What a former Army Ranger is currently doing after leaving military service for his fellow veterans is simply awesome. And it’s all due to an organization helping to provide structure, guidance and a path forward for the warriors who have given so much of their selves to serve and protect this country and the values it stands for. This is what a real hero looks like, ladies and gentlemen.
A new report from Fox News says “Yuma Barnett of Georgia went through The Honor Foundation’s program — and told Fox News Digital in an interview that it would not be ‘an overstatement to say that it changed my life.’ Many thousands of other American veterans with U.S. Special Forces backgrounds have a fighting chance to take their significant military experience and turn it into success on the civilian side with the help of The Honor Foundation (honor.org), headquartered in San Diego, California.”
The nonprofit organization has several locations in the U.S., along with having a digital presence in order to provide their services to as many former military members as possible.
Barnett, who has four kids, a wife, and is an entrepreneur, revealed that he discovered the program through several of his colleagues who were trying to transition from military service over to being an ordinary citizen, specifically out of the Special Ops world. That’s a pretty serious line of work that takes a certain kind of mindset. As a result, it’s not hard to understand why people like this need to have some additional help returning to normal society.
The honor Foundation was made exclusively for Special Operators. There are 60,000 such people in the United States.
“We provide a clear process for professional development and a diverse ecosystem of world-class support and technology,” the group explains on its website. “Every step is dedicated to preparing outstanding men and women to continue to realize their maximum potential during and after their service career.”
Barnett is currently the owner Barnett Multimedia, which is a company that offers clients photography, videography, and custom made art and livestreaming for a wide variety of clients.
The veteran said he initially transitioned back to the civilian world in 2004, when went back for a short stint not long after.
Barnett explained that he had a very rough transition the first time around, going on to say that this initial attempt was before he sought help from the Honor Foundation, “that I knew that the second time, I had to do something more to be successful on the other side of the uniform,” he commented.
“I wanted to go through The Honor Foundation’s program so that I could set myself up for greater success this time,” he explained during the interview. Barnett then revealed that when he was brought into the program he said it would not be an overstatement to say it changed his life.
Barnett said he grew up in New Mexico on a cattle ranch and signed up to serve in the military right after graduation.
“So I was used to being part of a team. In high school, I was part of a team, the basketball team. Then, when I joined the military, I was a part of team” for over 20 years he remarked. He left the Army on May 1 of 2022, saying his career “just ended,” saying “I was no longer part of a team anymore.”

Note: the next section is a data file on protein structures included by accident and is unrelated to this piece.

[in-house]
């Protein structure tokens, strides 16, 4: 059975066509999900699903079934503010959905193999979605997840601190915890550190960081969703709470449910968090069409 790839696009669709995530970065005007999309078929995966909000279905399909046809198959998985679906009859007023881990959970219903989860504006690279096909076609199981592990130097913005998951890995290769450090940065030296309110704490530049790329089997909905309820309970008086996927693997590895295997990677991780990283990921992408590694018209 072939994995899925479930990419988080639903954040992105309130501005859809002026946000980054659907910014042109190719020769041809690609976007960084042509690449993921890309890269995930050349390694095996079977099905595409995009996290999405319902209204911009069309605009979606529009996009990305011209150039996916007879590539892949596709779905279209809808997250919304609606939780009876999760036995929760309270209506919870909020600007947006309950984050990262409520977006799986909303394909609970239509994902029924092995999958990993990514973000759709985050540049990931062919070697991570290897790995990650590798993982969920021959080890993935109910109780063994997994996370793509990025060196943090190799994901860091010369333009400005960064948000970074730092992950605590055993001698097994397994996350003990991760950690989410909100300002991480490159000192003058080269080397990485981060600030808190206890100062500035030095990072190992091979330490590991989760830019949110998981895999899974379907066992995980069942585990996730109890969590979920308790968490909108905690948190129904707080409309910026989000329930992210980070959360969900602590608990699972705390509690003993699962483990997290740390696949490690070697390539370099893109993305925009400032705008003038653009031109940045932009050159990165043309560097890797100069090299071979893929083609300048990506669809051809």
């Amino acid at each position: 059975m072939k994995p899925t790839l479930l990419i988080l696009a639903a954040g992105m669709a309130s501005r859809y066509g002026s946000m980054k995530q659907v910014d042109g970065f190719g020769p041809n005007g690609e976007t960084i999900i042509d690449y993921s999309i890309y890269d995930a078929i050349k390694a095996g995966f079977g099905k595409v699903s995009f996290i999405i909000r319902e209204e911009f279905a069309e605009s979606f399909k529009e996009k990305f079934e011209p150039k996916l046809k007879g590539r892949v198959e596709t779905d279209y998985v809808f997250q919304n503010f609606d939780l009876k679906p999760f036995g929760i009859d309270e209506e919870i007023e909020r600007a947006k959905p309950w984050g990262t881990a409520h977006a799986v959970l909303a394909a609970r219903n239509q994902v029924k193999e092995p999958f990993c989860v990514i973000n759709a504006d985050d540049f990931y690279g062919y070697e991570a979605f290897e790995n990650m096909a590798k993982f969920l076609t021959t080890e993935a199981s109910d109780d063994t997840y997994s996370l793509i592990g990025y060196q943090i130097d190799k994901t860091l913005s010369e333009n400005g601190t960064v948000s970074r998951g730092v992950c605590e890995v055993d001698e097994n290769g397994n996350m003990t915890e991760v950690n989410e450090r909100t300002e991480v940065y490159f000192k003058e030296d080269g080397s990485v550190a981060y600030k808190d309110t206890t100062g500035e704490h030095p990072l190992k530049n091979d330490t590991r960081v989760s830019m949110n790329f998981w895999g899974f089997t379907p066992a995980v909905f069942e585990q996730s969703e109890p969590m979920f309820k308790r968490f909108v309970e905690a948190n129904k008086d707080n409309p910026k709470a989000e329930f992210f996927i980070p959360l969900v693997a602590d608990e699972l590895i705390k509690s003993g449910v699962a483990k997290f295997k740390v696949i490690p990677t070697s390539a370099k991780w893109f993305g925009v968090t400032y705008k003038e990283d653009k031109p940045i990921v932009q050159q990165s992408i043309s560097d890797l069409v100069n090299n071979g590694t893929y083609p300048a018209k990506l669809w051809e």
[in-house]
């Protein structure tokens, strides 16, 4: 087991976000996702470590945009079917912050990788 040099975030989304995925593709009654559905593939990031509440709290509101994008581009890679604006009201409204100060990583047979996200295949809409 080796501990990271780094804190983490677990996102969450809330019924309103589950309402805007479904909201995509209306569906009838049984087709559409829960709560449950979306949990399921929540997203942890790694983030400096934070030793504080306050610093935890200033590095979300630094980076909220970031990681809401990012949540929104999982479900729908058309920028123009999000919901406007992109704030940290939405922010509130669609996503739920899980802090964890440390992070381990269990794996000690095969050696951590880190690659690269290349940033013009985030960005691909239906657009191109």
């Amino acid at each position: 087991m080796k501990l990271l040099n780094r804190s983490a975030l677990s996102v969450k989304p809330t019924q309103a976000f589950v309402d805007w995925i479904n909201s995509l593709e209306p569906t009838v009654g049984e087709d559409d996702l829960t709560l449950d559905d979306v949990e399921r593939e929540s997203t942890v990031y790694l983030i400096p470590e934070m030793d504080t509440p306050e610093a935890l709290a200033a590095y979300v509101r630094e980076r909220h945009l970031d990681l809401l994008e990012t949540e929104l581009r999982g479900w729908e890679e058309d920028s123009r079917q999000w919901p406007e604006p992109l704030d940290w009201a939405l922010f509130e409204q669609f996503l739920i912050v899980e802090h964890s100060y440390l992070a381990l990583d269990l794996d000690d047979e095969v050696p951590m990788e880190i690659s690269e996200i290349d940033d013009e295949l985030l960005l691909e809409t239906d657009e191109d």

Almost immediately after his service ended, he was all alone in the civilian realm, without a team or support.
“When you leave the Special Operations world, they take your badge away, you leave and you walk out the door — you can’t even get back in the building anymore,” he explained.
“I went to The Honor Foundation for help with the transition. And while they say it’s a transition program — at the end of the day, it’s really a life-changing program. It helped me understand who I was without the uniform,” the former Ranger added.
Barnett said what sets the Honor Foundation apart from similar groups is that they hold members accountable. He then said if you don’t attend the class, if you aren’t involved, if you don’t put in the effort, they won’t let you graduate from the program.
Here’s more from Fox News:
Matt Stevens, CEO of The Honor Foundation and a retired U.S. Navy SEAL, told Fox News Digital in a phone interview, “The one thing I want people to know about The Honor Foundation is that our impact isn’t limited to the program we provide to the service members who are transitioning out of their military posts.”
Rather, he said, “we’re strengthening their families, we’re infusing our communities with servant leaders — and we’re enriching the workforce with talented entrepreneurs, executives, creatives and visionaries.”
THF is thrilled to announce its expansion to Florida this fall! Two new locations, near Eglin Air Force Base and Tampa, will be powered in part by THF’s partner, @wwp and help expand THF’s offerings to serve the U.S. Special Operations Forces in those areas. #furthertogether pic.twitter.com/SsTh1oYez2
— The Honor Foundation (@HonorInstitute) June 13, 2022
Our military sacrifices so much in order to protect us from our enemies and to preserve our values, they deserve all of the help we can possibly give them. Kudos to those involved in this group for helping our warriors find their place in the civilian world.
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